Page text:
The heartbeat a cop waits can be his or her last.

And in a country blighted by millions of illegal guns and plagued by unending gun violence, a cop cannot be held criminally liable for mistaking an authentic-looking toy for the real thing in a highly stressful instant.

That is what the grand jury concluded in the death of Tamir Rice.

The decision lets only Loehmann off the hook. The Cleveland Police Department stands all the more to blame for having done too little to address the systematic failure documented three years ago. The rest of us also share the blame for abetting a society where illegal guns are everywhere and realistic facsimiles are sold despite the documented danger of tragic misapprehensions.

There is also the question of race, the distinction the dispatcher made sure to mention while forgetting to relay the possibility that the subject was a child with what might be a toy.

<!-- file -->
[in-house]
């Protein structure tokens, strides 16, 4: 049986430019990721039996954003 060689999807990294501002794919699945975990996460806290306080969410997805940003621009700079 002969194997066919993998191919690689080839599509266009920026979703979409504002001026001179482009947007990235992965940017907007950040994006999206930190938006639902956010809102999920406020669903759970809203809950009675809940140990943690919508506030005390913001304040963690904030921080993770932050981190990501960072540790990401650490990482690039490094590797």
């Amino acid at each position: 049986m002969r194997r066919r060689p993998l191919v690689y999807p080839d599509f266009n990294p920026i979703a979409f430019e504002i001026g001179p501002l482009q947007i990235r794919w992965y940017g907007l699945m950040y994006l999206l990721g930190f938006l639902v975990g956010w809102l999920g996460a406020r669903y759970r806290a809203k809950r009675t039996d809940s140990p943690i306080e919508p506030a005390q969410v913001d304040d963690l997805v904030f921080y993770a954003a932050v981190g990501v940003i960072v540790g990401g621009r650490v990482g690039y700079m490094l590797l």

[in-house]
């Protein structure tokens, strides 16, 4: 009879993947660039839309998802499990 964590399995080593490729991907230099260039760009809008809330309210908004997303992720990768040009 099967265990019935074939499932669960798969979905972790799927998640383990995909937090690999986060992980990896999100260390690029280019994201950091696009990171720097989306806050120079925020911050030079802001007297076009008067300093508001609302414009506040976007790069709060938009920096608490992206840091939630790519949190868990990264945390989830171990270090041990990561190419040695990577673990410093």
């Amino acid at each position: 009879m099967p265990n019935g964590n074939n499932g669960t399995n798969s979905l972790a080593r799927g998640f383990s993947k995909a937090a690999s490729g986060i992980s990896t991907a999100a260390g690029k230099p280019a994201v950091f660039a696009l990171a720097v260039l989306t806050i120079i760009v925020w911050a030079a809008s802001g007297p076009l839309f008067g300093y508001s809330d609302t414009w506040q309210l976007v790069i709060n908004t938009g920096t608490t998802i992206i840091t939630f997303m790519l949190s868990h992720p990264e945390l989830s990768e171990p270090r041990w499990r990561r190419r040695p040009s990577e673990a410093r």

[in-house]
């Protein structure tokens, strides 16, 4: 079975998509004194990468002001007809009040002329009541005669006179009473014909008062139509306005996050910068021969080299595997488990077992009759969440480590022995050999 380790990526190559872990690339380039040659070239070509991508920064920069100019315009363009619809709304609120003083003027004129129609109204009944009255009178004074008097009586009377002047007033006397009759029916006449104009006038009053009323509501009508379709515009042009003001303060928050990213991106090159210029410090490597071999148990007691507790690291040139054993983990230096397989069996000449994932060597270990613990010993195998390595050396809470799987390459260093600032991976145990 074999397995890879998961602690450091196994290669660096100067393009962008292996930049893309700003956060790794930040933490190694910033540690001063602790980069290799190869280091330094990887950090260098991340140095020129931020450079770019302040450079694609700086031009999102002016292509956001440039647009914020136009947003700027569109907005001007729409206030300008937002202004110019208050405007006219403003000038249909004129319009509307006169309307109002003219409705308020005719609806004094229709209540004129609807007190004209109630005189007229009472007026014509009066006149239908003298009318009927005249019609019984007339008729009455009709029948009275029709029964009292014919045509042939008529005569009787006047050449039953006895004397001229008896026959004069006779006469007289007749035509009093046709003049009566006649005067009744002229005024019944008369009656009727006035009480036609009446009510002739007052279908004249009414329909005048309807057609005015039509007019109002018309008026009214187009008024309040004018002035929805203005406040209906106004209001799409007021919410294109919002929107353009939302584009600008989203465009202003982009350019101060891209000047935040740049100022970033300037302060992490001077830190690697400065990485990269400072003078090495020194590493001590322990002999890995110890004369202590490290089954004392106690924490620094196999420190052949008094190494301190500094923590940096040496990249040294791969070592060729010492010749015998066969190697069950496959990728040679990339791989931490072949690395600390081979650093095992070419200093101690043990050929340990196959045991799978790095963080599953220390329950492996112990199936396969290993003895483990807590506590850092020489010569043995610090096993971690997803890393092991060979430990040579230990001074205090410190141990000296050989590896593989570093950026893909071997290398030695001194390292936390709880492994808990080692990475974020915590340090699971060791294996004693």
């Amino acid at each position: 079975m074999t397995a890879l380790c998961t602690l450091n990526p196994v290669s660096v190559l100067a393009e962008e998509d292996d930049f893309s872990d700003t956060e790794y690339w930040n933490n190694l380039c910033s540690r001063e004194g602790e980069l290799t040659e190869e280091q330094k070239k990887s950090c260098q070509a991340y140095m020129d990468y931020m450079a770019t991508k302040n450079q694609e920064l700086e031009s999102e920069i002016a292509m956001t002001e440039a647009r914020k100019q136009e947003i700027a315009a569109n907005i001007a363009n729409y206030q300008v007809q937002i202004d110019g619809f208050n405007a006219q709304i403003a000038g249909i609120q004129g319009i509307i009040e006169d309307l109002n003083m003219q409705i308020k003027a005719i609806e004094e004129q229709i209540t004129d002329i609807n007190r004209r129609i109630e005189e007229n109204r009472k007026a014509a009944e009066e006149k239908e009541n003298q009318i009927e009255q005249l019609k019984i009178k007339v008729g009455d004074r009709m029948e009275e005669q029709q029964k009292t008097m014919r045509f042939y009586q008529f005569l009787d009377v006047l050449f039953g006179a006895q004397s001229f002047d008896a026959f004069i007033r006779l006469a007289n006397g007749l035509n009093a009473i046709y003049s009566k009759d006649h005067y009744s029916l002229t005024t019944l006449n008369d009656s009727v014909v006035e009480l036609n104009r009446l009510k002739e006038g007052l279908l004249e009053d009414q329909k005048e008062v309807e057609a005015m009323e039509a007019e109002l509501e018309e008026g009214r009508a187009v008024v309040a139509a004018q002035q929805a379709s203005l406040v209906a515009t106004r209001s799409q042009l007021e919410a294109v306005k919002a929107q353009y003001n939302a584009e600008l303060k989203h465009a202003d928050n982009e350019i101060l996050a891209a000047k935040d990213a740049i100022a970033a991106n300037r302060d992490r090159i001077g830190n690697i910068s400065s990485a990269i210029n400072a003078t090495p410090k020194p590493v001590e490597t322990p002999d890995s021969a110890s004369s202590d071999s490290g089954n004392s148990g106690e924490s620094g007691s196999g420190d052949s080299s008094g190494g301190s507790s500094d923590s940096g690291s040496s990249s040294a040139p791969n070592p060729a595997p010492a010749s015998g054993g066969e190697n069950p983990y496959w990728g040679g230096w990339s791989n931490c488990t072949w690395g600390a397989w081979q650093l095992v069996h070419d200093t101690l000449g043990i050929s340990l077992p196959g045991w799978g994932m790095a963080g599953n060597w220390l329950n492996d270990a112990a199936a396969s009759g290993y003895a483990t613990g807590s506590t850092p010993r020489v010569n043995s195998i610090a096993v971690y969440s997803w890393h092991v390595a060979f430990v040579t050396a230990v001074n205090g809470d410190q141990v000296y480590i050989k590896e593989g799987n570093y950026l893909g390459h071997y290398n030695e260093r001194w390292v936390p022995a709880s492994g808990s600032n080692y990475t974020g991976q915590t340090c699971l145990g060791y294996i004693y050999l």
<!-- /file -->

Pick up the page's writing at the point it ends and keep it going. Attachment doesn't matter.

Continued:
Loehmann may very well have waited a needed instant if Rice had been white. A white youngster might have had the time to say, “It’s just a toy!” Loehmann almost certainly was more likely to fire because the youngster was black. But that is something difficult to establish as a basis for prosecution when the shooting itself was at least technically justified under the law.

If we are going to talk about race and what is reasonable, we should start with disparity in schools and jobs and housing.

The only measure by which life has significantly improved in many of our poorest neighborhoods is a reduction in violent crime. And for that we can thank good, smart cops who are fair and well trained, fielded by departments that understand the paramount importance of communication and constantly seek to learn from their failings.

The deficient cops can make us forget the day-to-day, often heroic efforts of the great ones in the instant it takes to fire a fatal shot.

The feds are now taking a look at the Rice case and at the Cleveland Police Department as a whole.

Meanwhile, the ultimate fault is in ourselves for permitting our country to become a place where a 12-year-old with a toy gun gets shot to death by a cop who is found to have been in reasonable fear for his life.